New Art Installation at the Bandshell
November 14, 2023
Prospect Park Alliance and BRIC, a leading contemporary, multi-disciplinary arts and media institution anchored in downtown Brooklyn, in partnership with NYC Parks’ Art in the Parks program present a mural by Kevin Claiborne, Lost Boys, at the Lena Horne Bandshell at Prospect Park. This is the fourth annual public art collaboration between BRIC and the Alliance at the Bandshell, and the piece will be on view through April 21, 2024. Claiborne, a conceptual photographer, engages viewers in critical self-reflection and collective examination of the Black experience. With Lost Boys, Claiborne challenges established notions of cultural legibility and encourages viewers to delve deeper into the origins, embodiment, and sufficiency of Blackness, including its impact on mental health.
Where can Blackness reach
Was Blackness first
Can Blackness be worn
Where is Black enough
What is Black enough
When is Black enough
The above text is superimposed upon the repeated face of an unidentified Black male youth, sourced from a photograph captured in Harlem, New York during the early 1900s. The repeated image of the unidentified young boy carries a symbolic weight, representing not only the individual but also a broader collective experience.
Painted in vibrant shades of blue and black, the boy’s direct gaze confronts the viewer while the repeated patterning and overlay of text pushes and pulls the colorful faces between differing levels of visibility.
The mural’s artist, Kevin Claiborne, said “I’m very grateful for BRIC and Prospect Park Alliance giving me the opportunity to share my artwork with the Brooklyn community and I hope people enjoy engaging with the statements and questions posed in the work. The installation of Lost Boys at the Lena Horne Bandshell is perfect as it creates an accessible bridge between art, history, and community engagement. The poignant questions in the work serve as an invitation for introspection and also honor Horne’s legacy by fostering dialogue and reflection on themes crucial to her life’s work, including Black empowerment, identity, and inclusivity. The artwork activated by the stage and community, amplifies the park’s role beyond mere leisure, transforming it into a space for communal exchange and connection.”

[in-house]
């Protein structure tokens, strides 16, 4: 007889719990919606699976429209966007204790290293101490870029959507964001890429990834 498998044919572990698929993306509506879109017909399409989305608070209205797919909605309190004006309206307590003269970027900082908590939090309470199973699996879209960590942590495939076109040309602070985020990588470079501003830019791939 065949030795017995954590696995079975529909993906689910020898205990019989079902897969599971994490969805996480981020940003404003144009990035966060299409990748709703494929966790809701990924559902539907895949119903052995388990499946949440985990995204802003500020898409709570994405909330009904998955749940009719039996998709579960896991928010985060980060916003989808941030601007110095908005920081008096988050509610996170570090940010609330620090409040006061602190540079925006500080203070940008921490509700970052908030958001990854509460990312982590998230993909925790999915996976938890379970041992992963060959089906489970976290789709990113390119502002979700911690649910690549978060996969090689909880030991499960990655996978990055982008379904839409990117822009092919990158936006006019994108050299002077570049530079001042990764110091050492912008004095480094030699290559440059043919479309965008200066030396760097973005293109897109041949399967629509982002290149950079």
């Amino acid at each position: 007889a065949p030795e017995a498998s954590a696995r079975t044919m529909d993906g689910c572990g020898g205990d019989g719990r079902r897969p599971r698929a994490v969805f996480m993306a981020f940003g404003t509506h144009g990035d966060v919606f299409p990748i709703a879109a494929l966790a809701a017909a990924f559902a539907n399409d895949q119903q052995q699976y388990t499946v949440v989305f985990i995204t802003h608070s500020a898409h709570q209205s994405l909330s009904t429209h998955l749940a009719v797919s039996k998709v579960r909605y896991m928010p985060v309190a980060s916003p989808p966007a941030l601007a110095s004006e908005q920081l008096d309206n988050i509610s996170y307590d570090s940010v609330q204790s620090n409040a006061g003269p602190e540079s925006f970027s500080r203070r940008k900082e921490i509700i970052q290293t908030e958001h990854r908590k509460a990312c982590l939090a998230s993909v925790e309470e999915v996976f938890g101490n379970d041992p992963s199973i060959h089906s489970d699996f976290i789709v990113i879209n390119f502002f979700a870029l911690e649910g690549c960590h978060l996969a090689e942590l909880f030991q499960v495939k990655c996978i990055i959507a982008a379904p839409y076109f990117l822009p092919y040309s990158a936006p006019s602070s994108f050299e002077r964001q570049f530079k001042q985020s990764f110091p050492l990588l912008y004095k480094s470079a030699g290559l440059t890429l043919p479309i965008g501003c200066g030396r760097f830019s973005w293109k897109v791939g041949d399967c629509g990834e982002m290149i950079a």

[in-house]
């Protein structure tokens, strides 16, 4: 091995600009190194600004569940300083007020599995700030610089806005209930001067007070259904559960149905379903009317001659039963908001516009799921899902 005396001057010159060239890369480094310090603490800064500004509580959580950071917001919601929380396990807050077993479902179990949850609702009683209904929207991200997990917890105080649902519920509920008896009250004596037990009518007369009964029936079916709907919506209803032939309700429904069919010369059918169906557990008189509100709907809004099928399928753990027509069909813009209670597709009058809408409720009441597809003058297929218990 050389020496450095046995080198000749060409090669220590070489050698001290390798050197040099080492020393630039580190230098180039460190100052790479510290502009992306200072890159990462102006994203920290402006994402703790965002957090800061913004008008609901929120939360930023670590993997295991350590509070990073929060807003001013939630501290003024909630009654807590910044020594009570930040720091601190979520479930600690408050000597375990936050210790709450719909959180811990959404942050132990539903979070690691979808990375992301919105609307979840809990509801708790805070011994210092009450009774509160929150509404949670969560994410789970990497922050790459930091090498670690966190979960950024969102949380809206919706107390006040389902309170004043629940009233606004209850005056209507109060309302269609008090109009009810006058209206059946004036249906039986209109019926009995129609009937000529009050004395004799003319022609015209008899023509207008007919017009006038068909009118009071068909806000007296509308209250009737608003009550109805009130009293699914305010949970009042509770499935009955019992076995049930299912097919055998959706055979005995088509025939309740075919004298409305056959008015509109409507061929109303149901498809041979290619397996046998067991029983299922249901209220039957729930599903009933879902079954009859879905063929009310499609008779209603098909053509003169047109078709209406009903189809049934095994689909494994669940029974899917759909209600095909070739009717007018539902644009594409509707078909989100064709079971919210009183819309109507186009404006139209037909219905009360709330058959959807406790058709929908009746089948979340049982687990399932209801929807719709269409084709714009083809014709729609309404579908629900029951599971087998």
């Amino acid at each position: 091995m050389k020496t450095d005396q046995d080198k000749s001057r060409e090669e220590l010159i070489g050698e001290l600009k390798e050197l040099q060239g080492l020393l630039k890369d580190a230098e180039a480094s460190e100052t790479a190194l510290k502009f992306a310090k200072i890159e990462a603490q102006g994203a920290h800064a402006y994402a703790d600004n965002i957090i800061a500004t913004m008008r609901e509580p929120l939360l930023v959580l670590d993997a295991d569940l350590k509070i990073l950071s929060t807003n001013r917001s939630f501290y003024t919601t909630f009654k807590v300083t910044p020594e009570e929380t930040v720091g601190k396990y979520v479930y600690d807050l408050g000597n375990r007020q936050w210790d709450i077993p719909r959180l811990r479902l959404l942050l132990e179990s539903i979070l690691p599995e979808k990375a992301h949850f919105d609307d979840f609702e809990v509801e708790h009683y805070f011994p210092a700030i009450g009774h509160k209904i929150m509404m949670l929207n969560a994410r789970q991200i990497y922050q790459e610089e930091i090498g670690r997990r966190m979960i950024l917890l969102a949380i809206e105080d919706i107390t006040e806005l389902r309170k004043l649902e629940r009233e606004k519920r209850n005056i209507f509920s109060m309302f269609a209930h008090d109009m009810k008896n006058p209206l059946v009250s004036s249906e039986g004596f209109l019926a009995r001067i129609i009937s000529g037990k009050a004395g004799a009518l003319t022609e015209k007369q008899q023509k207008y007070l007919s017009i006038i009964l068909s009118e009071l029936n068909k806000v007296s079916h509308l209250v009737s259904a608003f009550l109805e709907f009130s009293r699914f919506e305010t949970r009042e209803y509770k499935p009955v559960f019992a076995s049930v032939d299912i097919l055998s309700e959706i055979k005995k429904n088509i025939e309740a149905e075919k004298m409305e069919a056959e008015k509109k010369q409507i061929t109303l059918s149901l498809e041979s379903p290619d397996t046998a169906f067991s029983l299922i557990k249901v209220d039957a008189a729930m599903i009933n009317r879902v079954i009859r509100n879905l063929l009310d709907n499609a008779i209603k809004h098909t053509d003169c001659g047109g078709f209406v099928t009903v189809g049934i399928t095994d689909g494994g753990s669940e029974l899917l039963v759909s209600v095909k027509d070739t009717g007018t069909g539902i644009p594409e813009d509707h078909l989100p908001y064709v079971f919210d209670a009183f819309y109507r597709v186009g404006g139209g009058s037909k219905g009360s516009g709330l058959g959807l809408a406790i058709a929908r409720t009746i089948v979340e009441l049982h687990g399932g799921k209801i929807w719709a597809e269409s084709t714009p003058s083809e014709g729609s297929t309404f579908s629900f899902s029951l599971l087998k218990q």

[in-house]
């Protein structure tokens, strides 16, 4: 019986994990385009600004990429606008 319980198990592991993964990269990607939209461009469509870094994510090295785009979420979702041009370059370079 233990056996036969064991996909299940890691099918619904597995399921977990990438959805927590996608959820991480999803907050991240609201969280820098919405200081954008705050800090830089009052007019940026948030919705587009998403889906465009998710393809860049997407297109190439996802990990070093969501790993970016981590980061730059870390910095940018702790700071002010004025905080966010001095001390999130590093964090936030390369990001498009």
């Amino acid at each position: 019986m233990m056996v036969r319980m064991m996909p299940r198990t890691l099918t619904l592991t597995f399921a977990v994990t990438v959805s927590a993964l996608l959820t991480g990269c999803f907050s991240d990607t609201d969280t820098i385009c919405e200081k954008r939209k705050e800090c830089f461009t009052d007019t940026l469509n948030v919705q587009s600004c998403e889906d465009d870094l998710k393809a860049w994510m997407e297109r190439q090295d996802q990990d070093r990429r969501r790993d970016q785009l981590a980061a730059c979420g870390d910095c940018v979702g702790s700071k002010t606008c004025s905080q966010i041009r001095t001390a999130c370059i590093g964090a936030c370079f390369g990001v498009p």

Jenny Gerow, Chief Curator, Director of Contemporary Art at BRIC, said “Kevin Claiborne’s urgent message of mental health, writ large in a natural space such as Prospect Park, illustrates that not only are these topics not often addressed, but that the space in which they are delivered is taken for granted. We are excited to be partnering with Prospect Park Alliance and the NYC Parks Art in the Parks program for a fourth year to engage with this beautiful public space in the presentation of Kevin Claiborne’s artwork. ”
Morgan Monaco, President of Prospect Park Alliance, said “We are honored to be working with BRIC, the NYC Parks Art in the Parks program and artist Kevin Claiborne to welcome Lost Boys to Prospect Park. This work beautifully surfaces many of the internal monologues that generations of BIPOC people have struggled to answer for themselves as individuals and for entire communities. I look forward to park visitors engaging with the work, as we endeavor to create spaces within the park for reflection on social justice issues as well as healing. Given the prominent location of the Lena Horne Bandshell and the connection to a long history of performing art, I hope it will help people feel seen and also spark inspiration to find moments of joy.”
The mural at Lena Horne Bandshell is part of BRIC Hip-Hop, the new, permanent home for Hip-Hop education, expression, and its evolution at BRIC. BRIC’s fall programming encompasses multiple aspects of Hip-Hop culture including visual art, fashion, film, advocacy, and more. BRIC’s Hip-Hop 50 curation underscores their commitment to showcasing and institutionalizing Hip-Hop culture and preserving community connection.